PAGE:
Most of the new healthcare taxes will fall on high income earners, but the middle class and medical device industry will also take a hit.
Directly impacting taxpayers is the Medicare tax hike on high income wage earners, higher taxes on investment income, lower contributions to flexible spending accounts and a higher threshold for deducting medical expenses from income tax.
The Affordable Health Care Act is funded through the Medicare taxes of high income earners. These taxes hit individuals earning over $200,000, and joint filers earning more than $250,000. Medicare taxes will go up by .9% for these folks and they will be hit with an additional 3.8% on unearned income.
Also hit will be folks who earn a greater share of their income from investments. Even if their regular income isn't high enough for the additional taxes, their investment income would be hit with an additional 4% tax. The consequence will most likely be less investment.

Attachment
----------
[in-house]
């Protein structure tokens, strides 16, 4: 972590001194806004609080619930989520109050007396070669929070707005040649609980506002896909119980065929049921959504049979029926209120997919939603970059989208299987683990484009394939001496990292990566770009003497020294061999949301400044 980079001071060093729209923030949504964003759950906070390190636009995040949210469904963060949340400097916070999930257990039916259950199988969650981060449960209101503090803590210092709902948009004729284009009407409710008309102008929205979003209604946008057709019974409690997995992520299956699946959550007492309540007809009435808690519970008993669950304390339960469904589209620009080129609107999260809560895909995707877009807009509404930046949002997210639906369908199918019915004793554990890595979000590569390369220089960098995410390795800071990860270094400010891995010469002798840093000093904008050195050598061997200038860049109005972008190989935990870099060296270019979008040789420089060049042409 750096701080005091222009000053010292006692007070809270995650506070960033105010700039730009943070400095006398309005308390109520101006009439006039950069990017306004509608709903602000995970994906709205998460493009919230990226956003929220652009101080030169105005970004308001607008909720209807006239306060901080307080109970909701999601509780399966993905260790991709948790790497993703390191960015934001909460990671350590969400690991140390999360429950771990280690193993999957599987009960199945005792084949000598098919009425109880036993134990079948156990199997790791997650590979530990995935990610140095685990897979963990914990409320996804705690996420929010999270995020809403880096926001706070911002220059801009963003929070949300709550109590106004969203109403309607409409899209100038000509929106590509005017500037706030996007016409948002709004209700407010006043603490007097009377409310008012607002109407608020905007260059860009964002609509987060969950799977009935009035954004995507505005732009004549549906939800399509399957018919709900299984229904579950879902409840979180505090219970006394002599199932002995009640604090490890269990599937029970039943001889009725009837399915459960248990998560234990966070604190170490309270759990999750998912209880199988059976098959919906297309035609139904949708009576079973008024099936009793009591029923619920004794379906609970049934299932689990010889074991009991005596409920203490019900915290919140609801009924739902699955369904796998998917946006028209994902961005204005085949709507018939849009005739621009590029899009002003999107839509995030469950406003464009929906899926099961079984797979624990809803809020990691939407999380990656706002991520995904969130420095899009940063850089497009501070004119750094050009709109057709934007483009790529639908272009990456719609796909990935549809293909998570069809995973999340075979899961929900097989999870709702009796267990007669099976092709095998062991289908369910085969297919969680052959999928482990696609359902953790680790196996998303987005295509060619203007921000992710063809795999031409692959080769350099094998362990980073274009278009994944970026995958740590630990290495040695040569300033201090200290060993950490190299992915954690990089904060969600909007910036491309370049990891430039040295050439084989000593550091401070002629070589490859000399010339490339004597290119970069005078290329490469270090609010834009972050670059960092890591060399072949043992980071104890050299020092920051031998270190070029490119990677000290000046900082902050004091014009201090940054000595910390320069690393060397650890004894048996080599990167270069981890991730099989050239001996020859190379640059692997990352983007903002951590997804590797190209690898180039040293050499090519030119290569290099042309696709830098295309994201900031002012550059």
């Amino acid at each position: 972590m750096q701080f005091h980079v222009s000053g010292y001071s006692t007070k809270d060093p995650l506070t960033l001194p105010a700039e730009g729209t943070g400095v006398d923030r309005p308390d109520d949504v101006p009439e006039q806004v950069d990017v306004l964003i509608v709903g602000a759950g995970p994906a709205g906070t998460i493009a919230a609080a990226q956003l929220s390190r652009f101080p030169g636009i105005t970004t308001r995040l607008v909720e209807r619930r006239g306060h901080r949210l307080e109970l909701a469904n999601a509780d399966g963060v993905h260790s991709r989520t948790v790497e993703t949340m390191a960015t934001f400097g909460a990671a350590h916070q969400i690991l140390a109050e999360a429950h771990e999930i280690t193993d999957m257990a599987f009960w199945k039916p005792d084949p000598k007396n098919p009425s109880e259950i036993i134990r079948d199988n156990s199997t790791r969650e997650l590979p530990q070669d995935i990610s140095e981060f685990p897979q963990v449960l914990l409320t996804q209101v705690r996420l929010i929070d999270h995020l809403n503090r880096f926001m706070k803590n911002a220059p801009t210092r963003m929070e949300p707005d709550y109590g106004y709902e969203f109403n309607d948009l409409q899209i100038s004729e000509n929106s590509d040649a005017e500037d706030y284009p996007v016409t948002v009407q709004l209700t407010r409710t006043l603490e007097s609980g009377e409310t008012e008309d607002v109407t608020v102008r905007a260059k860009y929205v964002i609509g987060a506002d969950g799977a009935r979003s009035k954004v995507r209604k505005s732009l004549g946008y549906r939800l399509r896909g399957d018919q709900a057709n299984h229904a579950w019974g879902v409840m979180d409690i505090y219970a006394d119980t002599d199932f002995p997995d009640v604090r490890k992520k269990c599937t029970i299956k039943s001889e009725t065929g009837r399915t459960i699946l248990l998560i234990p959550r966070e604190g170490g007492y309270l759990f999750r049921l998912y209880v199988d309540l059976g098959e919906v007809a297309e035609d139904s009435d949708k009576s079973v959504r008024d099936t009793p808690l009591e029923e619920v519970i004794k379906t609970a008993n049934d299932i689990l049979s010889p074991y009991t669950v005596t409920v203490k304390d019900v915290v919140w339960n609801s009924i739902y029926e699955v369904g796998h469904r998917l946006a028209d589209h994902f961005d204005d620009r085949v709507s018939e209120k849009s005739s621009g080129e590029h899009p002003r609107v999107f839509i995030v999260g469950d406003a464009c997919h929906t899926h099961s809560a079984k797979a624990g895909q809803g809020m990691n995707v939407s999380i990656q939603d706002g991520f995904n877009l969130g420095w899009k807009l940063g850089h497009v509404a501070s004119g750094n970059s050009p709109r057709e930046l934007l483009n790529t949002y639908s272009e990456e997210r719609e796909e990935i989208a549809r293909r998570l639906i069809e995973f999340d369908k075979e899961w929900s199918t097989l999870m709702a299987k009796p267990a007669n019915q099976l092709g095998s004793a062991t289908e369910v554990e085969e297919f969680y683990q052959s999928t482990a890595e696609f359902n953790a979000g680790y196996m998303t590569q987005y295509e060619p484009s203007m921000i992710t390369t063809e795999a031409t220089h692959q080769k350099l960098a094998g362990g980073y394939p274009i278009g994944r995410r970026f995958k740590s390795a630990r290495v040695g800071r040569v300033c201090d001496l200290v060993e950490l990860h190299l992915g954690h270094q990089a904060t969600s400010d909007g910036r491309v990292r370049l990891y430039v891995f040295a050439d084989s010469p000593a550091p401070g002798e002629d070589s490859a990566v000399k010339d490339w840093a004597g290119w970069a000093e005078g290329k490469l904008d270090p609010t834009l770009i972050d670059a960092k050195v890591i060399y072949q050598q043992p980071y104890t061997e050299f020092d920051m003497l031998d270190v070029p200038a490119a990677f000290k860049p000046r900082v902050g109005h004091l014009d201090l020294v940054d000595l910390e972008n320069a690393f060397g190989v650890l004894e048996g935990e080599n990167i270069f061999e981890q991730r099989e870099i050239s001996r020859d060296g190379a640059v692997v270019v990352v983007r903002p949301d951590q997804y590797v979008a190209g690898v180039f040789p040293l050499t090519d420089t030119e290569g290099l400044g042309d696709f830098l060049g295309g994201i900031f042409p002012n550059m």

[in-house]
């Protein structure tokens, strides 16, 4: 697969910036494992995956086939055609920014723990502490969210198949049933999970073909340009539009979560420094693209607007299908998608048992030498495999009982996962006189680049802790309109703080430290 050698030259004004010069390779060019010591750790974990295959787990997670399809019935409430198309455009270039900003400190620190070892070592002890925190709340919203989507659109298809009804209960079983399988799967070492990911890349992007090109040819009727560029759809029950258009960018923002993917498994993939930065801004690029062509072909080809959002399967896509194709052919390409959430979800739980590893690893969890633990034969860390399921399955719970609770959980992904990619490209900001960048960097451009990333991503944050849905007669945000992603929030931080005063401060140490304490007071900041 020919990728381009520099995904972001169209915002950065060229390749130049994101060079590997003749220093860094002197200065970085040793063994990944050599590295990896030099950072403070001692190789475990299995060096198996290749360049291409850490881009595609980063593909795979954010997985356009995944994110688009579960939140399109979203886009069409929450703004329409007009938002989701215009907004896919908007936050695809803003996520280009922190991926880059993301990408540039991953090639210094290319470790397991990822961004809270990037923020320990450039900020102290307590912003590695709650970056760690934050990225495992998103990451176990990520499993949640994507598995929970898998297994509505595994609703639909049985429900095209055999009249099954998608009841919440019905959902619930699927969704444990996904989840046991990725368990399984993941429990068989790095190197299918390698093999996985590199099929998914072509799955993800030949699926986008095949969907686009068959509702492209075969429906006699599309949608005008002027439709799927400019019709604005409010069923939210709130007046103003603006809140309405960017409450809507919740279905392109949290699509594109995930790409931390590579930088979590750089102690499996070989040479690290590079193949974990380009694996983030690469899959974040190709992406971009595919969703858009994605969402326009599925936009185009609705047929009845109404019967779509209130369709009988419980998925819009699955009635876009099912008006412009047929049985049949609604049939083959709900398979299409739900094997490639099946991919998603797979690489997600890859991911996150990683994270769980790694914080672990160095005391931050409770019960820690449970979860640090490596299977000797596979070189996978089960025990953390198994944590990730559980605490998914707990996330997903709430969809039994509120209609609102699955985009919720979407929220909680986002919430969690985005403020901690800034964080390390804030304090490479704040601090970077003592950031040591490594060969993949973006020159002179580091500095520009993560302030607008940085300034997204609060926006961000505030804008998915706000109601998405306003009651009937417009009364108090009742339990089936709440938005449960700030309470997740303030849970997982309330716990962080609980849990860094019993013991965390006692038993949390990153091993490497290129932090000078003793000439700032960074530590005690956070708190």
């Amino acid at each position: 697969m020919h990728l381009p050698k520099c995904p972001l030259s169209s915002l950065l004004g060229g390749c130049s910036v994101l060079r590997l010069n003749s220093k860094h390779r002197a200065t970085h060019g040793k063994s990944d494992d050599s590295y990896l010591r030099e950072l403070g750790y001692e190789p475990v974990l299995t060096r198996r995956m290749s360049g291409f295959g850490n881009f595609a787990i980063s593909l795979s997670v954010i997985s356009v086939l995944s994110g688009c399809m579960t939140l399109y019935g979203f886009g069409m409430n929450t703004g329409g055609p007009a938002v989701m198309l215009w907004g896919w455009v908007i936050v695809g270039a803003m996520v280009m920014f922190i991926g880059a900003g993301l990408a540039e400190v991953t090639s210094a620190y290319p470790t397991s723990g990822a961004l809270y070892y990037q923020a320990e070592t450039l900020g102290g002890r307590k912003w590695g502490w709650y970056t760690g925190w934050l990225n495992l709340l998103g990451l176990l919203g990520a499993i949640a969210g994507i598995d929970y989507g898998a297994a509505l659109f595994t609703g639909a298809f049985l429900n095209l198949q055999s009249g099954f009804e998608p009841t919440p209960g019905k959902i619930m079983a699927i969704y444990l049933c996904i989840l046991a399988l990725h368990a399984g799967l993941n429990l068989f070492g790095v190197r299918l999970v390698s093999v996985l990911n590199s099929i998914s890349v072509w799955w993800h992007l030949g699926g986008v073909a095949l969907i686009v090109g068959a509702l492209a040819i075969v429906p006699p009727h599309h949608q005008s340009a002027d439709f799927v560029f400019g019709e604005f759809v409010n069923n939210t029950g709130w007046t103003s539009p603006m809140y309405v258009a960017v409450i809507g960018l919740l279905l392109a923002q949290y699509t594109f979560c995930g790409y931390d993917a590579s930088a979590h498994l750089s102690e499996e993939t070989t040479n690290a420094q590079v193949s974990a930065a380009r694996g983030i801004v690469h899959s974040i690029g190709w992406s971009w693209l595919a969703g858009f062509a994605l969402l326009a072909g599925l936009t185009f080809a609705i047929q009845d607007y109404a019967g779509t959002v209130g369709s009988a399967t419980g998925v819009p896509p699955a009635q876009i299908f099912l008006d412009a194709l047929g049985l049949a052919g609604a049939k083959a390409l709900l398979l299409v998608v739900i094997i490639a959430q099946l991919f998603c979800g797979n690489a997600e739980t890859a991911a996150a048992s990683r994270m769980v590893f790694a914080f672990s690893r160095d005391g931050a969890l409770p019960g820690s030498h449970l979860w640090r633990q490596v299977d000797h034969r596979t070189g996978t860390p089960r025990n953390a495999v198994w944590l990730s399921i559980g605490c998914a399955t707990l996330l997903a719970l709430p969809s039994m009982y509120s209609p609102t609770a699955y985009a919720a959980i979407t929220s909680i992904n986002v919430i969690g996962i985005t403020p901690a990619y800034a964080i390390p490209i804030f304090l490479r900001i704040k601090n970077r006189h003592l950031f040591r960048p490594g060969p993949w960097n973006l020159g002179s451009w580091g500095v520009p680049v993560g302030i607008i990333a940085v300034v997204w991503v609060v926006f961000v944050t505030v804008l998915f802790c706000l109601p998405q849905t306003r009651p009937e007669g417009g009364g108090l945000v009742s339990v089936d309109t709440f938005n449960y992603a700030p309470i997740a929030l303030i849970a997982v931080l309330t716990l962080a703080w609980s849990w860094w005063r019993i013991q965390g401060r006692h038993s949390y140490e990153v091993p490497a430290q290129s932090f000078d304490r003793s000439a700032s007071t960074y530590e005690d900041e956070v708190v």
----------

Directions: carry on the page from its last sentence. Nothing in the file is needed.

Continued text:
The cost of the Affordable Healthcare Act will not just hit the "rich." Two new taxes will affect the middle-class. Taxpayers used to be able to deduct health care expenses that total more than 7.5% of their income. Starting in 2013, that threshold will rise to 10%. This deduction is most often utilized by lower income earners with high medical bills.
According to Lindsey Buchholz of the H&R Block Tax Institute, about 10 million taxpayers deduct around $80 billion in health care expenses a year.